Excess PbBr2(s) is placed in water at 25 C. At equilibrium, the solution contains 0.012 M Pb 2+(aq). What is the equilibrium constant for the following reaction? PbBr2(s) --> Pb2+(aq) + 2Br-(aq)

1 Answer
Nov 24, 2015

Answer:

#PbBr_2(s)rightleftharpoons Pb^(2+) + 2Br^-#

#K_(sp) = [Pb^(2+)][Br^-]^2# #=# #??#

Explanation:

This is just another equilibrium reaction in which the amount of undissolved lead bromide is irrelevant, and, therefore, does not appear in the equilibrium expression.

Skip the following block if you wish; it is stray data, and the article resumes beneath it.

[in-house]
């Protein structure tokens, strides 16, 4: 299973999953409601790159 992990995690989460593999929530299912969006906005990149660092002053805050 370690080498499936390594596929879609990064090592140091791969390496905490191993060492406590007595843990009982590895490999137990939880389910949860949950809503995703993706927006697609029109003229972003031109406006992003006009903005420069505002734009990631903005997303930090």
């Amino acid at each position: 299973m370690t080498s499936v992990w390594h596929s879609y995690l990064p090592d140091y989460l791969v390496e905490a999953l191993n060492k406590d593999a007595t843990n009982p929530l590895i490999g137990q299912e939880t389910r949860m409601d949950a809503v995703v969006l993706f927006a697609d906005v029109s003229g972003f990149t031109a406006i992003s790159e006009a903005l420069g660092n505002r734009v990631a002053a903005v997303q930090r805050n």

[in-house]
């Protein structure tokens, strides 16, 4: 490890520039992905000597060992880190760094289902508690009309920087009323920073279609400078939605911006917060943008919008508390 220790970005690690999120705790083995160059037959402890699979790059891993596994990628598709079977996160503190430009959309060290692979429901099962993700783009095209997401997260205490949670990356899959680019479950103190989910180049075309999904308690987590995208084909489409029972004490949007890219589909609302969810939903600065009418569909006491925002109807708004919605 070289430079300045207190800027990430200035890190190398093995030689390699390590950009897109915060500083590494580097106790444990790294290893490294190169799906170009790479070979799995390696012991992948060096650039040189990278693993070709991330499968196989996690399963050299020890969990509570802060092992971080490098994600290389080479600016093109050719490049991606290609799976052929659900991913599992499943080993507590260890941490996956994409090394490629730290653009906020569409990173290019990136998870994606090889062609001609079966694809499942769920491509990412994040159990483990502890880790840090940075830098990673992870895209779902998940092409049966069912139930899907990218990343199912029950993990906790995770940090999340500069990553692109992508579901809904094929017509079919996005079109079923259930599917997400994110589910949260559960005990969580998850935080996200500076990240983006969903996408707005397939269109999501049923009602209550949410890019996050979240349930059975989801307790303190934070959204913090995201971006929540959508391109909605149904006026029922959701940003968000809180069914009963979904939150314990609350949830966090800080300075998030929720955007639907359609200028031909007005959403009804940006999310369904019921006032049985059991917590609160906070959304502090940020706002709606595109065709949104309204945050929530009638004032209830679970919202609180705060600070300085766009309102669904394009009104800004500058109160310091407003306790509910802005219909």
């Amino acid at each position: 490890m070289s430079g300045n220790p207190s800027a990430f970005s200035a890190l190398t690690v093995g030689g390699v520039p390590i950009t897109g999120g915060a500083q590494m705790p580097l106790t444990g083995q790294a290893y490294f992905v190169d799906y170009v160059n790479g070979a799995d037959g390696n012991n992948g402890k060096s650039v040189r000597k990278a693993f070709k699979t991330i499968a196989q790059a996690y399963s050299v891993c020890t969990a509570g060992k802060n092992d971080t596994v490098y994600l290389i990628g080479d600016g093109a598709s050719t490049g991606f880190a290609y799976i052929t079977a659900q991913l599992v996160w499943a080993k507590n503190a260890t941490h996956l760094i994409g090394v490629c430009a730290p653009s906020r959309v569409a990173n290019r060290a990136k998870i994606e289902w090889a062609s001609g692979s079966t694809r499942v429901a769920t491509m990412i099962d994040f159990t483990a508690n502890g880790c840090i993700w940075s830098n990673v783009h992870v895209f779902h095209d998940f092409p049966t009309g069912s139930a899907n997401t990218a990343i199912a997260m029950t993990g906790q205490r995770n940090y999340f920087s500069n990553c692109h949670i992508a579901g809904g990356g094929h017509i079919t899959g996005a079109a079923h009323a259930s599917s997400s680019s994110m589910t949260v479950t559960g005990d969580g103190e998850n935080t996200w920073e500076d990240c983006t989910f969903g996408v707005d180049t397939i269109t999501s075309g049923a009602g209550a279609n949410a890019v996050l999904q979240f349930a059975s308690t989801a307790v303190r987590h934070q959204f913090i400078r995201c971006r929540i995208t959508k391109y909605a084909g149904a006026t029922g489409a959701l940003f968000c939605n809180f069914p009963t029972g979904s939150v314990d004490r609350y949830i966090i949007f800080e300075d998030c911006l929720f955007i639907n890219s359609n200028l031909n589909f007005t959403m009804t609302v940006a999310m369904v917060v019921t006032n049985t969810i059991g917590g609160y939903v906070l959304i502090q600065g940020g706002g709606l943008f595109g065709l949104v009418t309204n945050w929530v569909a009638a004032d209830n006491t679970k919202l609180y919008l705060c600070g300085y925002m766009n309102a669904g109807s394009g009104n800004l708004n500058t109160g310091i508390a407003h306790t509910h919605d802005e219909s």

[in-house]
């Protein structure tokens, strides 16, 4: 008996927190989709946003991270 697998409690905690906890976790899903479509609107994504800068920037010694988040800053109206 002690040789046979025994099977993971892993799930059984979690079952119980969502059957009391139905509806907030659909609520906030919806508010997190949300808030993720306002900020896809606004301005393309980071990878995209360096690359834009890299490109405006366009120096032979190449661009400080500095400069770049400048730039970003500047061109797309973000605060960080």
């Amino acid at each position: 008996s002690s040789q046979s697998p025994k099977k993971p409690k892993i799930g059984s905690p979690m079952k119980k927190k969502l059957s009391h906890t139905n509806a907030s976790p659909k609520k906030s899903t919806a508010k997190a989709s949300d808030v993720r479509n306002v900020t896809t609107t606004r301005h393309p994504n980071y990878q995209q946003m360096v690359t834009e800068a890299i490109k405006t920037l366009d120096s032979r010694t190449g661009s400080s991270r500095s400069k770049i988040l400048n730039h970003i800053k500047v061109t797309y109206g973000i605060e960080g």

We are given that at equilibrium, #[Pb^(2+)] = 0.012# #mol*L^(-1)#. By the stoichiometry of the reaction, #[Br^(-)] = 0.024# #mol*L^(-1)#, because for each lead iron in solution, two bromide ions go up.

So, #K_(sp) = [Pb^(2+)][Br^-]^2# #=# #[0.012][0.024]^2 = ??#

Would you expect #K_(sp)# to increase or decrease at higher temperature? Why? Also, if the solution already had bromide ion present, would you expect solubility to go up or down?